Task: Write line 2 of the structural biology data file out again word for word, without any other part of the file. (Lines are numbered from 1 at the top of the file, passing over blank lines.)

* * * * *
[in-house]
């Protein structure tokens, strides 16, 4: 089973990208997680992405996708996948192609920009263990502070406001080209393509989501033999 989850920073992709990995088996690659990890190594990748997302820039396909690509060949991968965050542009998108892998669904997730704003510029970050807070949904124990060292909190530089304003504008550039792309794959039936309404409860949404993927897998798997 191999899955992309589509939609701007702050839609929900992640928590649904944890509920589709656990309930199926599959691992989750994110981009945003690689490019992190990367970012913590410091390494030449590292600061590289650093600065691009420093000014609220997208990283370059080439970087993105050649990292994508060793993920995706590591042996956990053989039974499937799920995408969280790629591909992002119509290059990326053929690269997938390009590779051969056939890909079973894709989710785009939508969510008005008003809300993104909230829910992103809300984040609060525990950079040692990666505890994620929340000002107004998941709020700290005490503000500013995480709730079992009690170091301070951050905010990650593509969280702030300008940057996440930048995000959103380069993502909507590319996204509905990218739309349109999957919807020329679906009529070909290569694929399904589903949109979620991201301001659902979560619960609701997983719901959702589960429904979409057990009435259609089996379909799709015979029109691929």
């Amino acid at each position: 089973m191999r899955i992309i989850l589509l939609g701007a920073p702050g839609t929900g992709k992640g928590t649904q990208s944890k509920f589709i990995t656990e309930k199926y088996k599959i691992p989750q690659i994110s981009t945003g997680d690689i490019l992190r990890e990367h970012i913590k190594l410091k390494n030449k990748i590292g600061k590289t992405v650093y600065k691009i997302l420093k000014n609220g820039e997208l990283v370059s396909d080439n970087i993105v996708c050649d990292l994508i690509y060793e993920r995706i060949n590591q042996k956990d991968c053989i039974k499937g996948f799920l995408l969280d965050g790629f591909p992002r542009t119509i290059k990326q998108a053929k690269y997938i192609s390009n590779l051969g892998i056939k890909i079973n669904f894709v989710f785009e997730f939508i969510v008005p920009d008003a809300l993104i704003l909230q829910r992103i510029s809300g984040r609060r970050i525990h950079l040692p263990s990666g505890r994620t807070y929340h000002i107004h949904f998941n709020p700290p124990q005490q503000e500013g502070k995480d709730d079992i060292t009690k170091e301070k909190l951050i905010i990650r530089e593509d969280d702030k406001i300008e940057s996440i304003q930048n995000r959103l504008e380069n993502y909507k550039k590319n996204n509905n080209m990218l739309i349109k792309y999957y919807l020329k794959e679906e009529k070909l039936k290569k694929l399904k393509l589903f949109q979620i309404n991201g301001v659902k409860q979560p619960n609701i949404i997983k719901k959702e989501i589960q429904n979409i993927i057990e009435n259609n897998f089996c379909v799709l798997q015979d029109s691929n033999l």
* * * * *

């Protein structure tokens, strides 16, 4: 089973990208997680992405996708996948192609920009263990502070406001080209393509989501033999 989850920073992709990995088996690659990890190594990748997302820039396909690509060949991968965050542009998108892998669904997730704003510029970050807070949904124990060292909190530089304003504008550039792309794959039936309404409860949404993927897998798997 191999899955992309589509939609701007702050839609929900992640928590649904944890509920589709656990309930199926599959691992989750994110981009945003690689490019992190990367970012913590410091390494030449590292600061590289650093600065691009420093000014609220997208990283370059080439970087993105050649990292994508060793993920995706590591042996956990053989039974499937799920995408969280790629591909992002119509290059990326053929690269997938390009590779051969056939890909079973894709989710785009939508969510008005008003809300993104909230829910992103809300984040609060525990950079040692990666505890994620929340000002107004998941709020700290005490503000500013995480709730079992009690170091301070951050905010990650593509969280702030300008940057996440930048995000959103380069993502909507590319996204509905990218739309349109999957919807020329679906009529070909290569694929399904589903949109979620991201301001659902979560619960609701997983719901959702589960429904979409057990009435259609089996379909799709015979029109691929």